Of course Rootes was no stranger to badge engineering and like BMC it had a whole catalogue of brands it could slap onto the Imp. The first was a Singer version and as was expected from the Singer marque this was a significantly more luxurious model with a polished walnut dashboard, larger and more padded seats and more instruments. On the outside a fancy dummy grille spruced up the Imp’s featureless front end, as well as things like polished aluminium wheel trims and a Singer-only choice of colours with a side stripe. With the Singer Gazelle saloon already popular, Rootes named the upmarket Imp the Chamois after the small, agile and surefooted Alpine mountain goat whose skin was often used on luxury items like gloves and jackets.

A new bodystyle was introduced to the Imp range in 1967 – the Coupé with a more rakish rearscreen, which was fixed (unlike the standard model’s ‘hatchback’ window). A Chamois coupé was introduced later in the same year. The Imp range was facelifted and rationalised (i.e. cost-cutted) in 1968 when the walnut dash was replaced by wood-effect plastic and the square instruments were changed for round dials. The Chamois also gained quad headlamps, previously exclusive to the sporting Sunbeam Stilleto.

This Chamois coupé is one of the last, being built just before Chrysler began trimming back the Imp range and culled the Chamois in 1970. With 43,000 very pampered miles on the clock since then this Singer still wears its original paint and is spotless inside and out, top to bottom. The bright red bodywork is set off nicely by the chrome bumpers, Minilite alloys and the white stripe down each of its flanks.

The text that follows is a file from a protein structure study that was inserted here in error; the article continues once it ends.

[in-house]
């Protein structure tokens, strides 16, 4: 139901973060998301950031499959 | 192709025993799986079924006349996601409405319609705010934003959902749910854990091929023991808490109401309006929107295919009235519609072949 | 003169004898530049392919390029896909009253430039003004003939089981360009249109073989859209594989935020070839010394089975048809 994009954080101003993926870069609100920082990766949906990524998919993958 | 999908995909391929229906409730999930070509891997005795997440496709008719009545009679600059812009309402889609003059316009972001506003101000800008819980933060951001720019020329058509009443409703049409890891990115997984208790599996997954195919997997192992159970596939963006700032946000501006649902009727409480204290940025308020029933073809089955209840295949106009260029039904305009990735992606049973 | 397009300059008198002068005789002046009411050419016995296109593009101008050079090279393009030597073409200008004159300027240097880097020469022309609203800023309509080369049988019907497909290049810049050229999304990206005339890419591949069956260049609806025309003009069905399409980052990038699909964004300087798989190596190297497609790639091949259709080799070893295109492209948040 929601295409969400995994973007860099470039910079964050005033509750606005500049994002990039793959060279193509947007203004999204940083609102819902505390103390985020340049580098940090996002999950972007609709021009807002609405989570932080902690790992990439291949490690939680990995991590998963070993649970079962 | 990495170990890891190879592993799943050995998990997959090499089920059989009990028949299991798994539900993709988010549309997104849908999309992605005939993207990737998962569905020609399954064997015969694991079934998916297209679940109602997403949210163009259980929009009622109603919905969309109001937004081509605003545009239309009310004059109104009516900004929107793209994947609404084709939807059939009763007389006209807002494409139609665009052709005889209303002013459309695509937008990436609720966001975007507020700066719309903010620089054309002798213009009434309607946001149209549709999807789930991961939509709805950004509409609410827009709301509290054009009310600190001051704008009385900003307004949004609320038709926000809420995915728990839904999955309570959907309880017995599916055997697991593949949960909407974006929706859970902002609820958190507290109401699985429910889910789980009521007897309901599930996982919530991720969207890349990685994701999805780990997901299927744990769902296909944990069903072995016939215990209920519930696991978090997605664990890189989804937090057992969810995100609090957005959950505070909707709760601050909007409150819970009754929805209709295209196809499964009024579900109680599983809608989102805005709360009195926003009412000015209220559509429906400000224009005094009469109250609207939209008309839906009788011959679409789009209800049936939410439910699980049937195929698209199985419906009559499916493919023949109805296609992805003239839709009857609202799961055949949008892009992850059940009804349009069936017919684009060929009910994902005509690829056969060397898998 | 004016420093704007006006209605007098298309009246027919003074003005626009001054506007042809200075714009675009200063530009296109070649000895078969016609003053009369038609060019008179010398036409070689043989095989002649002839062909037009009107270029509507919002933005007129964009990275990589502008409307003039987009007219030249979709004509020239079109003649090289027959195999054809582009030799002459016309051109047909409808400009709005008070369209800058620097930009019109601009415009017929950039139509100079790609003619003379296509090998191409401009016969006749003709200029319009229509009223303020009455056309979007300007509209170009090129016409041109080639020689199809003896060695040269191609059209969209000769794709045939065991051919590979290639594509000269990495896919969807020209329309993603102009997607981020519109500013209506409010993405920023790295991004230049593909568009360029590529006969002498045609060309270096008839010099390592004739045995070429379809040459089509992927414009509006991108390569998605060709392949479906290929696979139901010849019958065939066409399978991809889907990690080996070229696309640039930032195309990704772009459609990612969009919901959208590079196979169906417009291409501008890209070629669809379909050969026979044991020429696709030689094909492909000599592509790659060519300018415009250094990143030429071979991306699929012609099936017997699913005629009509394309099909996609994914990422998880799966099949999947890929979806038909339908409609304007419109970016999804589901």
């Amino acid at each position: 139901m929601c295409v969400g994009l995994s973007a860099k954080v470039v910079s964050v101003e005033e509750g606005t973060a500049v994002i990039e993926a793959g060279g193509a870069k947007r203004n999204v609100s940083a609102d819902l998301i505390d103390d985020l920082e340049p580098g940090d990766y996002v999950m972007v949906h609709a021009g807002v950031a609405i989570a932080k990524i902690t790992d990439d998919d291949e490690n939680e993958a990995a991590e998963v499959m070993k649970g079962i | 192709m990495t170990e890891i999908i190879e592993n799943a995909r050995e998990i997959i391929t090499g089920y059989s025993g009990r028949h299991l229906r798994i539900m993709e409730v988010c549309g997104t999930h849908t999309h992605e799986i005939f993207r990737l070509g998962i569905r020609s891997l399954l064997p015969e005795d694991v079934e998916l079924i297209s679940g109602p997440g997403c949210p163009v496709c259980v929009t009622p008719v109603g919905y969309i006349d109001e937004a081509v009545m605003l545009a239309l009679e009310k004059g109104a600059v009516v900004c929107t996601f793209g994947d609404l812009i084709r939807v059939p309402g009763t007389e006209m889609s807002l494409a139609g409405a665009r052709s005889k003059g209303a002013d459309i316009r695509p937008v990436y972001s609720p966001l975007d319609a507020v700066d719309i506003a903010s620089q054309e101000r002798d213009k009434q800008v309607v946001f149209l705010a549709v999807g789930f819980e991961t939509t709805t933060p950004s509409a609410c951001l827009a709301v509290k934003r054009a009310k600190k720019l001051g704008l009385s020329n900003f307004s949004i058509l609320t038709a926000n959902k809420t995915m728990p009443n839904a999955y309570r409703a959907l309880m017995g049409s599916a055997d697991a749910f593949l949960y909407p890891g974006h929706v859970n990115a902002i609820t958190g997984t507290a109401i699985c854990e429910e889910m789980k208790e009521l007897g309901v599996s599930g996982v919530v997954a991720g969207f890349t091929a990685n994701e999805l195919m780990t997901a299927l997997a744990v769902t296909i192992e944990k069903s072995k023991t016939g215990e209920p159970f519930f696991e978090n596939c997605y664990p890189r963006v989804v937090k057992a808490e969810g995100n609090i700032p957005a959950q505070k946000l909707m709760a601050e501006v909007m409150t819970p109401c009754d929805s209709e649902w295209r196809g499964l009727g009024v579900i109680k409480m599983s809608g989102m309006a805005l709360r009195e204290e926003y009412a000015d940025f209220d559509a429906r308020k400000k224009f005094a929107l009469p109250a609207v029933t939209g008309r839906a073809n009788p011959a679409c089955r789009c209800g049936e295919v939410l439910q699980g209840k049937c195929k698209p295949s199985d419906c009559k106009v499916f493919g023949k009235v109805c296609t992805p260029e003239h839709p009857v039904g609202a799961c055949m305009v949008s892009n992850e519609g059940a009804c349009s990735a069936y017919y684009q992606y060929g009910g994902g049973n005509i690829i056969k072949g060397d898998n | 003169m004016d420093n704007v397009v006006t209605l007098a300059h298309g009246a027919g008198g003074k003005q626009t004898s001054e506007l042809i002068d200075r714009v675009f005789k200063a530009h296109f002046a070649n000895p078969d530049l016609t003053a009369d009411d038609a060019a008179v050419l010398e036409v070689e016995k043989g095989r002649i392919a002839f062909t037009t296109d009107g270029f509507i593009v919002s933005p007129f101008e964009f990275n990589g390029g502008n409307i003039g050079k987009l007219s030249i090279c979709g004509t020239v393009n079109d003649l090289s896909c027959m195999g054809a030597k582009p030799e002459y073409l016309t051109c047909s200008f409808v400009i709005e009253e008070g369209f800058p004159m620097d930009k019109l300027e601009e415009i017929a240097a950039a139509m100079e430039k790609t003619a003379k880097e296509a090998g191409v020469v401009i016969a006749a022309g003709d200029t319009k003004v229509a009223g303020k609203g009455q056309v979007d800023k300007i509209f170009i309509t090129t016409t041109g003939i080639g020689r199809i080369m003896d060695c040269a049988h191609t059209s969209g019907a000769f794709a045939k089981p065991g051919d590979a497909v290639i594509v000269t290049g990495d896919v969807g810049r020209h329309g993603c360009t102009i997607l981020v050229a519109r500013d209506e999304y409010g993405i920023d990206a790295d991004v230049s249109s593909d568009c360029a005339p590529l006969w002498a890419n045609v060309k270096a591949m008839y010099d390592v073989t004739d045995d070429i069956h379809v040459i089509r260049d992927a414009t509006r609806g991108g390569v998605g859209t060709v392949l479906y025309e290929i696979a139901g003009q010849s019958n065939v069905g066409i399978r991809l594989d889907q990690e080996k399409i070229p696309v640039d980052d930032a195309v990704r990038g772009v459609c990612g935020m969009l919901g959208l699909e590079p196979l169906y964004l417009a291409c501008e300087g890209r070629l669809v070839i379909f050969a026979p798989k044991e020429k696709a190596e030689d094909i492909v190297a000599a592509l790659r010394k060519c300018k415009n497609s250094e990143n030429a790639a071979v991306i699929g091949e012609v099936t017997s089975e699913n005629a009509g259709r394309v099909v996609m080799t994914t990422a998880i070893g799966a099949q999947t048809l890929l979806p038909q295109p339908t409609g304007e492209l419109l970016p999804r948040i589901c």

The interior is in equally good condition – the seats (all the trim, in fact) are free of wear, rips or tears and still have their full complement of stuffing. That fake wood trim is still there in all its glory, as are the likes of the easily worn-out rubber floor mats. The original placards from the selling dealer in Eastbourne are still on the sills.

Despite its coupé bodywork the Chamois has the same 875cc engine in the same state of tune, breathing through the same tiny Solex carburettor, as a standard Imp. This means that it’s not particularly fast but very willing. The engine fires up easily after juggling the floor-mounted choke lever and once it’s warmed up (and I’d adjusted to the Imp’s rather lazy throttle response) it pulls smoothly at all speeds. The added padding in the Chamois makes it even more refined than the Imp (which has previously impressed me with its ‘big car made small’ ambience) and the Chamois clips along easily at main-road speeds.

This car has recently had its suspension rebuilt (amongst other mechanical work that includes fresh radiator hoses) so once I turn off the main road and onto some lanes the car proves that the Chamois name is well earned. The responsive and accurate steering, excellent grip and a taut (but never uncomfortable) ride, coupled to that rev-happy little engine in the back, make the Chamois a delight to thread along a back road. The gearchange was – just like it was during my previous Imp experience – a bit of a let-down. It lacks positive engagement and the positions are rather strange, but the ‘box itself shifted speeds smoothly and quietly up and down, so this is obviously just the nature of the beast. 

Put simple, the Chamois drove as flawlessly as it looks. The care and upkeep lavished on the car has clearly paid huge dividends with such a presentable and usable classic. The Singer specification adds a welcome dash of style and comfort to the quirky but austere Imp. I can’t conceive of how you could find an Imp in better condition than this without it being a highly original museum piece that you’d be scared of driving.

As ever with Imps, I can’t help but look at the prices and think what it would buy you in the world of Minis. Suffice to say, it wouldn’t be anywhere near as nice as this!

ENGINE: 875cc
POWER: 39bhp
TOP SPEED: 82mph                   
23 secs
ECONOMY: 36mpg
GEARBOX: 4-spd man